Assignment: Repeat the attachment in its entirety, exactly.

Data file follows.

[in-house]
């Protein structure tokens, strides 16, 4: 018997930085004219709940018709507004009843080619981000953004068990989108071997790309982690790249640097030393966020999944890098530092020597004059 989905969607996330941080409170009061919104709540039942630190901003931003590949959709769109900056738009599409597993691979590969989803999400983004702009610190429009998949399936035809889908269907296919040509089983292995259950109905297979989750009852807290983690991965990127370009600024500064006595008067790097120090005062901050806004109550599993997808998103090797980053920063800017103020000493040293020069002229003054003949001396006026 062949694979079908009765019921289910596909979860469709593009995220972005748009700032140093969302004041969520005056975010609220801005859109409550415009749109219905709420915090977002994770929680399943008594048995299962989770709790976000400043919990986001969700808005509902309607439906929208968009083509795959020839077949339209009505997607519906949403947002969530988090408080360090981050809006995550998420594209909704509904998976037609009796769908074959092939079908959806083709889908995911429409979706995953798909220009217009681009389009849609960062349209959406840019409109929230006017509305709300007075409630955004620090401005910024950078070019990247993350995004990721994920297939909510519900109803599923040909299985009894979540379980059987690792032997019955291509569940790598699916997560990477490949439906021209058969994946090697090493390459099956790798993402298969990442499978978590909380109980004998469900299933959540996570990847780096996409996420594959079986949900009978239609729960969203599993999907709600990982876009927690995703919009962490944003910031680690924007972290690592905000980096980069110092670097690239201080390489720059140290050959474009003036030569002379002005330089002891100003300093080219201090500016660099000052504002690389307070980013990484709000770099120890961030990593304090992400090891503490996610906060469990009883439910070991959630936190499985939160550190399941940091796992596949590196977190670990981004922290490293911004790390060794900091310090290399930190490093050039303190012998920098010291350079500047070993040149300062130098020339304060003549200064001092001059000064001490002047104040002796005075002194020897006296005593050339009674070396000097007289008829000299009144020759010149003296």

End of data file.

[in-house]
């Protein structure tokens, strides 16, 4: 018997930085004219709940018709507004009843080619981000953004068990989108071997790309982690790249640097030393966020999944890098530092020597004059 989905969607996330941080409170009061919104709540039942630190901003931003590949959709769109900056738009599409597993691979590969989803999400983004702009610190429009998949399936035809889908269907296919040509089983292995259950109905297979989750009852807290983690991965990127370009600024500064006595008067790097120090005062901050806004109550599993997808998103090797980053920063800017103020000493040293020069002229003054003949001396006026 062949694979079908009765019921289910596909979860469709593009995220972005748009700032140093969302004041969520005056975010609220801005859109409550415009749109219905709420915090977002994770929680399943008594048995299962989770709790976000400043919990986001969700808005509902309607439906929208968009083509795959020839077949339209009505997607519906949403947002969530988090408080360090981050809006995550998420594209909704509904998976037609009796769908074959092939079908959806083709889908995911429409979706995953798909220009217009681009389009849609960062349209959406840019409109929230006017509305709300007075409630955004620090401005910024950078070019990247993350995004990721994920297939909510519900109803599923040909299985009894979540379980059987690792032997019955291509569940790598699916997560990477490949439906021209058969994946090697090493390459099956790798993402298969990442499978978590909380109980004998469900299933959540996570990847780096996409996420594959079986949900009978239609729960969203599993999907709600990982876009927690995703919009962490944003910031680690924007972290690592905000980096980069110092670097690239201080390489720059140290050959474009003036030569002379002005330089002891100003300093080219201090500016660099000052504002690389307070980013990484709000770099120890961030990593304090992400090891503490996610906060469990009883439910070991959630936190499985939160550190399941940091796992596949590196977190670990981004922290490293911004790390060794900091310090290399930190490093050039303190012998920098010291350079500047070993040149300062130098020339304060003549200064001092001059000064001490002047104040002796005075002194020897006296005593050339009674070396000097007289008829000299009144020759010149003296």